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Hank and Dr. Rebecca Bendick talk about her work in the science of earthquake forecasting, and then Jessi joins the show to show off Sandy the sand boa!

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 (00:00) to (02:00)


H: Hello and welcome to the SciShow Talk Show, that day on SciShow where we talk to interesting people about interesting stuff.  This is Rebecca Bendick from the University of Montana where you are a professor of geoscience, geophysics?  

R: Correct.

H: I don't know what geophysics is.  I know that it has to do with physics and the Earth, that's my guess.

R: That is what it is, yeah.  Actually, as Earth scientists, we live in this very comfortable soothing Newtonian world so--

H: Oh yeah, you don't have to worry about--

R: --most of the physics is like, classical mechanics so how things squish, how things deform--

H: But fluid dynamics, which is just very--

R: There is that.

H: So you study earthquakes a lot.

R: I do study earthquakes a lot and I started out really thinking about them from the classical mechanics and physics point of view.  How do earthquakes work?  Why are faults sticky and then they slide?  What makes the shaking?  How does it actually work?  But now I also think a little bit about what are the implications for human communities.

H: Right, so you've gone from just the purely theoretical, like, fascinating earth stuff to like, oh yeah, people also die so we should think about that.

R: Yes, and you know, those are not mutually exclusive topics, because understanding the physics of what's going on helps to inform you about why do people die and are there things we could do better so that fewer people die and--?

H: We--you know, we hear about earthquake forecasting.  I've seen San Andreas two times now, and I know that that guy, who's the guy, Paul Giamatti, he knows when there's gonna be earthquakes and nobody's listening to him, but I'm pretty sure that that's bull.  But is it like, and also there was those--there were those scientists in Italy a few years ago who like, they got sued or something and they were gonna put 'em in jail because they didn't--

 (02:00) to (04:00)

R: They really did put 'em in jail, at least for a bit.

H: Oh my gosh.

R: Although I don't know how bad--

H: 'Cause that's just going to make you like, not wanna even investigate that line of inquiry.  If, like, okay, if you're gonna send us to jail, we're not even--I'm not a geophysicist anymore.  We're gonna study something else.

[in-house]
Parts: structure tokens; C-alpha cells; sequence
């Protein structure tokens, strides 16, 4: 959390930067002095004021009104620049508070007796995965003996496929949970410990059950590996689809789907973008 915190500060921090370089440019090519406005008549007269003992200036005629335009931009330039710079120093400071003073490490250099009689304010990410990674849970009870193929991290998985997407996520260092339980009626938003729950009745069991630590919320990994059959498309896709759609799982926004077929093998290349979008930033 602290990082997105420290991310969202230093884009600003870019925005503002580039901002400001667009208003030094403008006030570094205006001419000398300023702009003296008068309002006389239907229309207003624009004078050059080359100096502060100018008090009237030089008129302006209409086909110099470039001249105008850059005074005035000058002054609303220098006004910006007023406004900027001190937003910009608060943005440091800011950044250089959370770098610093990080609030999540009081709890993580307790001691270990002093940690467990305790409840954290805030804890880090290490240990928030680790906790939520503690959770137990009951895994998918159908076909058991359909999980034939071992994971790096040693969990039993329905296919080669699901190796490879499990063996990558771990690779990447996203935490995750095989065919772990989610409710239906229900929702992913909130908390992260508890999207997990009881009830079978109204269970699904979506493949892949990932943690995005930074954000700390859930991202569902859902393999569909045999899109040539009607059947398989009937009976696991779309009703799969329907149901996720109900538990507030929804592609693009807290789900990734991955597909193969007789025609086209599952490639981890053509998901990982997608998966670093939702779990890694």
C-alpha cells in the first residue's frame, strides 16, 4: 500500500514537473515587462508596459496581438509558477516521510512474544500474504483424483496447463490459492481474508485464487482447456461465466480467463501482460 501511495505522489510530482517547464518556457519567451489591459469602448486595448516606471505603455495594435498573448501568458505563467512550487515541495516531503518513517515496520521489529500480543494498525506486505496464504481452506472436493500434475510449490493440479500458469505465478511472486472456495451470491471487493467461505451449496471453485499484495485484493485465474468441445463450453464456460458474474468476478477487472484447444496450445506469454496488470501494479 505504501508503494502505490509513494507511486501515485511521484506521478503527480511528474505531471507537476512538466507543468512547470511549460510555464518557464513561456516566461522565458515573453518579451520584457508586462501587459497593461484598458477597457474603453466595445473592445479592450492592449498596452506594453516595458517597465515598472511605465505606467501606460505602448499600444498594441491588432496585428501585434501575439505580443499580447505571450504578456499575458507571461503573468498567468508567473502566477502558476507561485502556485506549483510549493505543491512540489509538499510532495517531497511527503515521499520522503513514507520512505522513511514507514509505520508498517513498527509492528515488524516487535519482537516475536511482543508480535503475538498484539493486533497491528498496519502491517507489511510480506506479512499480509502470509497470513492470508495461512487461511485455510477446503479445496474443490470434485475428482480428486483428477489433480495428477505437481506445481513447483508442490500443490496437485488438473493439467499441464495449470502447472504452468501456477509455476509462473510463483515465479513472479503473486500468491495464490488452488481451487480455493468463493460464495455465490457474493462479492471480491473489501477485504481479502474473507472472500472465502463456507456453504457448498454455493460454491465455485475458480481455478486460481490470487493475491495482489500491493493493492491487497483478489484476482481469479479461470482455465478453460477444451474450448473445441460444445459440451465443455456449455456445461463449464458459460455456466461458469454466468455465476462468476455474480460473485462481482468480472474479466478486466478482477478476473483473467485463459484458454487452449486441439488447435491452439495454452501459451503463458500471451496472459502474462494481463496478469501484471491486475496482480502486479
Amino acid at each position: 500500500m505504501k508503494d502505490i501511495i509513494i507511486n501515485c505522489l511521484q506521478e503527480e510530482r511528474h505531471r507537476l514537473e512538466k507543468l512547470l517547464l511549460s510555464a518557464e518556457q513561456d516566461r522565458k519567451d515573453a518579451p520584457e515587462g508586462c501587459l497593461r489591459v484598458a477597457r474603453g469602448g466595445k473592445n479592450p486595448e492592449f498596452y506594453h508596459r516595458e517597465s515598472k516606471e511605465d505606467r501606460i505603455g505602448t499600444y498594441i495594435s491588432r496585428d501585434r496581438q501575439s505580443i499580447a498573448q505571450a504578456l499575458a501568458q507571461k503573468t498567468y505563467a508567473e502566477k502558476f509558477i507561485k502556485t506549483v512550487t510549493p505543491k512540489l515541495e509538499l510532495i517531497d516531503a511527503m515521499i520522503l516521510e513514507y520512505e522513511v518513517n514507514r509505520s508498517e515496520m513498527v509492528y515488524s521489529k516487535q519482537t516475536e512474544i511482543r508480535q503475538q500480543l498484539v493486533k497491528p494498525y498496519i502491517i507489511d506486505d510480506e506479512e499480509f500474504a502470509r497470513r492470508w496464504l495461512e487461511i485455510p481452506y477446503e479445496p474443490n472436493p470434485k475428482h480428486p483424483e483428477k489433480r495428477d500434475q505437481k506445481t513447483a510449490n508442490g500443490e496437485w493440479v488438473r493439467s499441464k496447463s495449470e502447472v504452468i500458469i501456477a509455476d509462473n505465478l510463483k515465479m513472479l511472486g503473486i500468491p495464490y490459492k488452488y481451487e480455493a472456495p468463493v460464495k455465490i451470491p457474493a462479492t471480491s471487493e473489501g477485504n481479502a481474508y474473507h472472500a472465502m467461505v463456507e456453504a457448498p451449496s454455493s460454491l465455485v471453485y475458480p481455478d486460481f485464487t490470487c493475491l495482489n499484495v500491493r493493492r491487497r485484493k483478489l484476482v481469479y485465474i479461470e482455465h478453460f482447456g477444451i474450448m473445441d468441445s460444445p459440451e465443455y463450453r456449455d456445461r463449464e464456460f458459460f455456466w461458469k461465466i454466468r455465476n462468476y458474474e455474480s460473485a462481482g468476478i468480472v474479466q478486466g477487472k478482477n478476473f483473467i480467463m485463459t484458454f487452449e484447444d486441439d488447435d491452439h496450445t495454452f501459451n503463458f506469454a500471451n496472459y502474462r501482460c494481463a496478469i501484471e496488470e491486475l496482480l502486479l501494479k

R: Except I don't think that physicists and geophysicists work that way, right?  We just want to know how it works.

H: Right.

R: Throw me in jail.

H: Fine.

R: Oh well.  Like, I do my best.  Ideally, you don't get thrown in jail for being wrong, 'cause that's a pretty--

H: Yeah.

R: --bad way to do science and being wrong is a key part about making progress but--

H: But is there--is there--like, are we working toward a place as our species where we kind of have a better idea of when an earthquake's gonna happen?

R: So I think there's actually a kind of like, philosophical fallacy built into this discussion we're having.

H: The question I just asked you?

R: Yeah, which is, it's not binary.  It's not the case that like, either I know exactly what day and time and magnitude an earthquake's gonna be or I know nothing at all about it and it's just hopeless.  There's a huge like, suite of middle ground of understanding there and the way I like to frame it is like, so weather forecasting, right?  Nobody, not even like, your favorite meteorologist--

H: Mark Heyka.

R: Yeah!

H: He's been on SciShow Talk Show before.

R: Yeah, so he doesn't like phone you up and say, yo, like, at 3:04 pm--

H: There's gonna be a lightning strike right in your front yard.

R: Or six drops of rain are gonna fall on your left shoulder, so put a little, like, plastic bag over that.  It's not--it's a probabilistic assessment that says, you know, in this day, there's a 60% chance of rain in the forecast area, right?  And we're all pretty comfortable with that.  The only difference with earthquakes and other natural hazards is that the time scale is so stretched out.

 (04:00) to (06:00)

H: Right.

R: So instead of saying, like, a 60% chance of rain in this day, we typically can say, well, there's a, you know, 30% chance that in the next 50 years there's gonna be an earthquake of this magnitude, and if you think about that in the same way you think about earthquake forecasts, yeah, the timescale is really stretched, but it's still hugely useful.

H: Right.  Are there any spots that are particularly concerning for the next 50 years?

R: Absolutely, right?  So you can take that kind of, let's say, it's not a weather map anywhere anymore, it's a earthquake forecast map and say, you know, here are the regions that are very high risk relative to others.  Here are the regions that are very low risk and like, let's do some things to be prepared.  Let's do the equivalent of bringing an umbrella.  So, Southern California--

H: Right.  We're--yeah, Southern California's your umbrella city.  Umbrella area.

R: Umbrella region, totally.

H: 'Cause there's also a ton of people there.  You gotta have those overlaps, too, like if it's a place where there's gonna be a big earthquake but there's like six people, it's like, eh, sorry guys.

R: Well, it's just less worth investing a huge amount to protect them, which is kind of like, cold-blooded but we are physicists after all.  So you know, Southern California is a place of tremendous concern and it's a place where we're investing in preparedness.  Certain parts of the Himalayas--so the section of the Himalaya just West of the Nepal Earthquake Rupture last spring is an area of very high concern as well.  Those are the two I know best, but you know, many regions have these probabilistic assessments and that should be informing how we plan and prepare.